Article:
n 1988, writer Alan Moore and illustrator Brian Bolland changed history. Not mankind or technology nor anything as profound, but DC’s history. This was the year that Batman: The Killing Joke released, a graphic novel offering both a sympathetic origin for the elusive Joker, as well as a tragically harsh consequence for Batgirl. As a comic, Moore accomplished yet another cog in his wheelhouse of darkly mature storytelling. As a piece of literary canon, it extended the boundaries of where comics could venture and flourish. Its influence can be felt in numerous iterations both on the page and in the populist films of the modern era. Now, for the first time, the story has moved past print and into this recently released feature film version.
The Killing Joke tells the tragic tale of the Joker’s attempt to demonstrate to Batman that ANY MAN has the propensity for insanity, given the appropriate levels of duress. After his ingenious escape from Arkham Asylum, Joker sets up show at a local amusement park and begins the heinous nature of his plan: Kidnap Commissioner Jim Gordon, torture his daughter Barbara (also known as Batgirl) and, quite simply, drive Gordon mad. Batman functions primarily as a secondary character in this story, as Joker and his horrific leanings are very much front-and-center.
As we converge on both stories, we are also treated to flashbacks to what is – theoretically – Joker’s past. I say theoretically because this illustration is painted so eloquently that it goes invariably without saying that this origin might just be the reflections of a mind no longer able to accurately reflect.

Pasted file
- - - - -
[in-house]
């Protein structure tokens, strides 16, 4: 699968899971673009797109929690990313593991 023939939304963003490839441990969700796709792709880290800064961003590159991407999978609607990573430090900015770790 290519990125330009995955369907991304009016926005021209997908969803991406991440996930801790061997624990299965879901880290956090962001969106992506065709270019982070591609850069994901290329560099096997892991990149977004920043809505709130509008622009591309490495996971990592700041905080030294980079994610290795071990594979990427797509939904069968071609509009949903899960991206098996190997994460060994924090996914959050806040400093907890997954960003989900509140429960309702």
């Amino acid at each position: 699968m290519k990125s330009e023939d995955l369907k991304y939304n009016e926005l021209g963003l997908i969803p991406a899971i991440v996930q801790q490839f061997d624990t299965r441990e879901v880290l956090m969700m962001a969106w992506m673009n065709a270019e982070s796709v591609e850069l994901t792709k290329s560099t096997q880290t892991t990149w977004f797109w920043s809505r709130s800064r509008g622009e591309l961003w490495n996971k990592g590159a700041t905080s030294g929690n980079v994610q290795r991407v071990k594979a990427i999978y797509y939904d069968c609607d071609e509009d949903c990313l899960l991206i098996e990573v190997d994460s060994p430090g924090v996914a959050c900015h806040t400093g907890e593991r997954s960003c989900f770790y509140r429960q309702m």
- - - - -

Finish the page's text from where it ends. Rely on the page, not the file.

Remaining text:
When The Killing Joke sticks to the original graphic novel, this is a piece of bravura animated storytelling rarely seen in today’s ‘play-it-safe’ environment. Even with a rudimentary animated style (Pixar was obviously unavailable), this is a near Shakespearean tale of depth and tragedy. As the Joker strips Gordon naked, injects disturbing images amid constant verbal punishment, and even flashes demoralizing pictures of Barbara, we equally endure the incessant depravity this Joker is capable of.
Unfortunately, the creators felt it was also important to setup Moore’s story with a prologue that treads dangerously close to Joel Schumacher levels of cheesy interactions and stylistically poor choices. Batman and Batgirl begin by chasing down another villain in Paris France, who is more a castaway 60s punch-line than master criminal. Much has been made of an unnecessary sex scene in this opening 20 minutes or so, yet that has nothing on the abysmal character interactions and conflict between Batman (Kevin Conroy) and Batgirl (Tara Strong) that severely threatens the entirety of the story. Batgirl is a solid character with a terrifying arc in the second half, yet this opening forces you to loathe her before that turn of events can even unfold. Rarely have I seen a film pieced together so blatantly unconnected in tone and talent than I have between this portion of the film and what remains.
Thankfully, the second Mark Hamill shows up – gracefully returning as the second greatest Joker ever to grace the screen – the film solidly recovers from a near plummet into the comic abyss. So many think of Hamill as Luke Skywalker with nary one iota of how brilliantly he has captured one of cinema’s greatest villains solely through his vocal inflections and maniacal laugh. If ever you need proof, watch as he single-handedly saves The Killing Joke from its crushing opening, delivering a solid film that is not completely the hero we deserve right now.
If never have you gazed upon the nuanced writing in Moore’s original graphic novel nor the astounding performance of Hamill as the Joker, now is the time. Just take my advice and begin where the comic does, or the joke’s on you.